This Punk Rock Turtle With Green “Hair” Is Facing Extinction in Australia

Mary River Turtle

Photo: Stock Photos from Rob Downer/Shutterstock

Tucked away in the waters of Australia's Mary River in Queensland there is a unique species of freshwater turtle—the Mary River turtle. This special specimen diverged from other species 40 million years ago. For such an ancient turtle, funnily enough, they were only properly described by scientists 25 years ago. These endangered animals are distinct in many ways, but perhaps attract the most attention for their punk hairdo.

Mary River turtles will often have what looks like a green mop of hair. In reality, their stylish mane is just algae that are attached to the animal and grown in long strands. These turtles make a favorite landing spot for the algae as they spend much of their time underwater. That's because special glands allow it to absorb oxygen with its cloaca—the opening for reproduction and excretion. This means that the Mary River turtle can spend up to three days underwater without ever having to surface to breathe.

Incredibly, these turtles were sold into pet stores en masse throughout the 1960s and 1970s. In fact, it's estimated that about 10,000 eggs a year were shipped over the course of 10 years. At the time, they were called “Penny-turtles.” Eventually, turtle researcher John Cann became interested in the origins of these hatchlings and investigated where they came from. For 20 years he pursued leads to discover where the turtles found in pet shops in Victoria came from. This finally led him to the Mary River and he, along with American researcher John Leggler, described the species in depth in 1994.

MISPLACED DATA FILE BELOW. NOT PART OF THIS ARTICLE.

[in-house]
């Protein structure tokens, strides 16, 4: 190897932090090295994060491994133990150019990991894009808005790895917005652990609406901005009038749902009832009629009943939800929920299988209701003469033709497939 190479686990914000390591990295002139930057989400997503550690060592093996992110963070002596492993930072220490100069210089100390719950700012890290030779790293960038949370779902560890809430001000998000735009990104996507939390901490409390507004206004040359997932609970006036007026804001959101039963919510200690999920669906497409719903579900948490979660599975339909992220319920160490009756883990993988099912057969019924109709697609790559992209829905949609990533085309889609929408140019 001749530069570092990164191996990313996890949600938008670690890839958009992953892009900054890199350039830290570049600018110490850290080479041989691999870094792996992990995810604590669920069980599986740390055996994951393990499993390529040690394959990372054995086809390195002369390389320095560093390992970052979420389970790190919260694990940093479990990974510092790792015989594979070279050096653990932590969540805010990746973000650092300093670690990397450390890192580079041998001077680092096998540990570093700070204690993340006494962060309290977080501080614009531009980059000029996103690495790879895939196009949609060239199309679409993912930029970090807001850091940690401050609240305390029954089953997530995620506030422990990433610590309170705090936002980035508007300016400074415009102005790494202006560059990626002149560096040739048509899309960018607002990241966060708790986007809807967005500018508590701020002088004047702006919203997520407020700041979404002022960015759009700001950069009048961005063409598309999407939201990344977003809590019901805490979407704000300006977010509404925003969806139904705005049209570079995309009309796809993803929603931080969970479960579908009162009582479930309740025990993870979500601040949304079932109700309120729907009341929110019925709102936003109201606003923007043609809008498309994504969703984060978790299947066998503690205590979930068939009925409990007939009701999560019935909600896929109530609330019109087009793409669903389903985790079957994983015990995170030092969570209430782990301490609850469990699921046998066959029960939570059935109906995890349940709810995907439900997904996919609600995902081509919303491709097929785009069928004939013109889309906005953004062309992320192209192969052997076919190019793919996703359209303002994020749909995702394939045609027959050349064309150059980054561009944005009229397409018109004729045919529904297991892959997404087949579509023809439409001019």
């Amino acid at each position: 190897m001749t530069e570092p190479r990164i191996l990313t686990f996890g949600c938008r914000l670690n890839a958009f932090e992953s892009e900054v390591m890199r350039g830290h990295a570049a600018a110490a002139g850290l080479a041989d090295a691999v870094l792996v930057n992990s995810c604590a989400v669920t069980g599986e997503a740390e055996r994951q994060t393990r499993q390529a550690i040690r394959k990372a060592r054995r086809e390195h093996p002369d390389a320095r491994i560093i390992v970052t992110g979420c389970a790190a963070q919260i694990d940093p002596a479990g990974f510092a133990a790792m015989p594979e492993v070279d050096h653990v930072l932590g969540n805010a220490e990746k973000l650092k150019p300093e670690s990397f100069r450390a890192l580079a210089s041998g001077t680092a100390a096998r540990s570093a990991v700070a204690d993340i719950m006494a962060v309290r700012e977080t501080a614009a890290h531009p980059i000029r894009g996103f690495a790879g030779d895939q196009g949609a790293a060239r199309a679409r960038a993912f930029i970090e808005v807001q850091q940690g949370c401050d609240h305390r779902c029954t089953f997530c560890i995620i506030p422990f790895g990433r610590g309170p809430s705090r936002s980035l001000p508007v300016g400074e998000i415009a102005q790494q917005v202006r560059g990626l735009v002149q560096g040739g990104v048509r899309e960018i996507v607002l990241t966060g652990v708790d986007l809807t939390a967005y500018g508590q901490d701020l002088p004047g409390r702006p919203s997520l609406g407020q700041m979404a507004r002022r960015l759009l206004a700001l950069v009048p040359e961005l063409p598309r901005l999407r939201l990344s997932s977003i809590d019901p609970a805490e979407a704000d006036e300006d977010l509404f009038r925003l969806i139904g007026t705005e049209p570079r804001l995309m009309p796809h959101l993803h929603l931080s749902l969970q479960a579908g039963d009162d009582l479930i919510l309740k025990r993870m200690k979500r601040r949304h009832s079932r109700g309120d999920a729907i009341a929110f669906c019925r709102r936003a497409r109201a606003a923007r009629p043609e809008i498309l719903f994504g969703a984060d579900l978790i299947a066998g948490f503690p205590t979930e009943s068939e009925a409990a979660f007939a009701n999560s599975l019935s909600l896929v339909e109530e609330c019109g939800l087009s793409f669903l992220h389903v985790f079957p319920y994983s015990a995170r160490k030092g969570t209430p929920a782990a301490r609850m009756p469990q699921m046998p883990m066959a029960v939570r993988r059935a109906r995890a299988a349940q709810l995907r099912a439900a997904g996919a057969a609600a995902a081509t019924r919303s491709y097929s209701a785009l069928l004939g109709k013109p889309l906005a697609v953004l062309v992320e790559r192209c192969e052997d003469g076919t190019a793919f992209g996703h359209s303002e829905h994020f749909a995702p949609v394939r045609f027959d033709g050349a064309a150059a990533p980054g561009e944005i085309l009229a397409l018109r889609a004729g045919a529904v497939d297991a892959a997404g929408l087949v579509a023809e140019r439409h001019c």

Unfortunately, the huge demand for these turtles as pets is one of the main reasons for their decline. This, coupled with habitat loss due to the building of dams, has been devastating for the population. As Mary River turtles reach maturity quite late, their reproductive rates haven't been able to sustain the population. Currently, there are only about 10,000 Mary River turtles left in the wild.

“The turtle takes a long time to reach sexual maturity, taking up to 25 to 30 years,” shares biologist Rikki Gumbs. “As their vulnerability was discovered late, we lost a whole generation due to the pet trade and now their population has become very small.”

Luckily, a renewed attention was brought to the Mary River turtle in 2018 when the Zoological Society London (ZSL) published their EDGE list of endangered reptiles. Conservationists are currently working to protect the species and bring its population numbers back up.

Watch this rare footage of the Mary River turtle swimming underwater.

h/t: [How Stuff Works, National Geographic]

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Jessica Stewart

Jessica Stewart is a Contributing Writer and Digital Media Specialist for My Modern Met, as well as a curator and art historian. She earned her MA in Renaissance Studies from University College London and now lives in Rome, Italy. She cultivated expertise in street art which led to the purchase of her photographic archive by the Treccani Italian Encyclopedia in 2014. When she’s not spending time with her three dogs, she also manages the studio of a successful street artist. In 2013, she authored the book 'Street Art Stories Roma' and most recently contributed to 'Crossroads: A Glimpse Into the Life of Alice Pasquini'. You can follow her adventures online at @romephotoblog.

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